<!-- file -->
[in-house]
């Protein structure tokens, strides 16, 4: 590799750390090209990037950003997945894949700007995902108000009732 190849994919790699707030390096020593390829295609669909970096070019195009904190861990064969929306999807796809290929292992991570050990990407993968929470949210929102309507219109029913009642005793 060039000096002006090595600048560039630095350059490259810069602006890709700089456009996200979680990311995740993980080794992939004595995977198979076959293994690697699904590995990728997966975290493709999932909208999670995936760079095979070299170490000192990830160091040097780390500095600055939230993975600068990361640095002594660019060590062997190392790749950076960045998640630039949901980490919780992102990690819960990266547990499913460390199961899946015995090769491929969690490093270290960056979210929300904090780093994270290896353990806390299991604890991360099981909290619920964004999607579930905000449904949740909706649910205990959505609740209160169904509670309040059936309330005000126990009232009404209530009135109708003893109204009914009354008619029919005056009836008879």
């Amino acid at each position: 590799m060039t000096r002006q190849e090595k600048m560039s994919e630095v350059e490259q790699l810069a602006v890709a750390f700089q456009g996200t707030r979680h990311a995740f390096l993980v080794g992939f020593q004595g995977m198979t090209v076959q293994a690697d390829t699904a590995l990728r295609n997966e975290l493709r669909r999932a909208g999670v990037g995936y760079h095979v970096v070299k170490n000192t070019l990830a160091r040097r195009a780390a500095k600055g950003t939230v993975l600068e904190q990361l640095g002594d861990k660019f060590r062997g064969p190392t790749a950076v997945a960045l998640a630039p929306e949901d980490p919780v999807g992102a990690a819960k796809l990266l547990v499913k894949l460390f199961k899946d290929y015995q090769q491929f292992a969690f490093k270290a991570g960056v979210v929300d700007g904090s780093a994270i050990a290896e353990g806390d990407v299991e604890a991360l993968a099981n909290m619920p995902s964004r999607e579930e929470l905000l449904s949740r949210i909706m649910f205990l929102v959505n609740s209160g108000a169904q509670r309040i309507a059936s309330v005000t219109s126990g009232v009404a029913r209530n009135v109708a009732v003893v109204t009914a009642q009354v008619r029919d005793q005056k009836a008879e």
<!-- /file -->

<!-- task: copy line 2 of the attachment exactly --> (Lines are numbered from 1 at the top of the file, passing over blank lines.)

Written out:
């Protein structure tokens, strides 16, 4: 590799750390090209990037950003997945894949700007995902108000009732 190849994919790699707030390096020593390829295609669909970096070019195009904190861990064969929306999807796809290929292992991570050990990407993968929470949210929102309507219109029913009642005793 060039000096002006090595600048560039630095350059490259810069602006890709700089456009996200979680990311995740993980080794992939004595995977198979076959293994690697699904590995990728997966975290493709999932909208999670995936760079095979070299170490000192990830160091040097780390500095600055939230993975600068990361640095002594660019060590062997190392790749950076960045998640630039949901980490919780992102990690819960990266547990499913460390199961899946015995090769491929969690490093270290960056979210929300904090780093994270290896353990806390299991604890991360099981909290619920964004999607579930905000449904949740909706649910205990959505609740209160169904509670309040059936309330005000126990009232009404209530009135109708003893109204009914009354008619029919005056009836008879």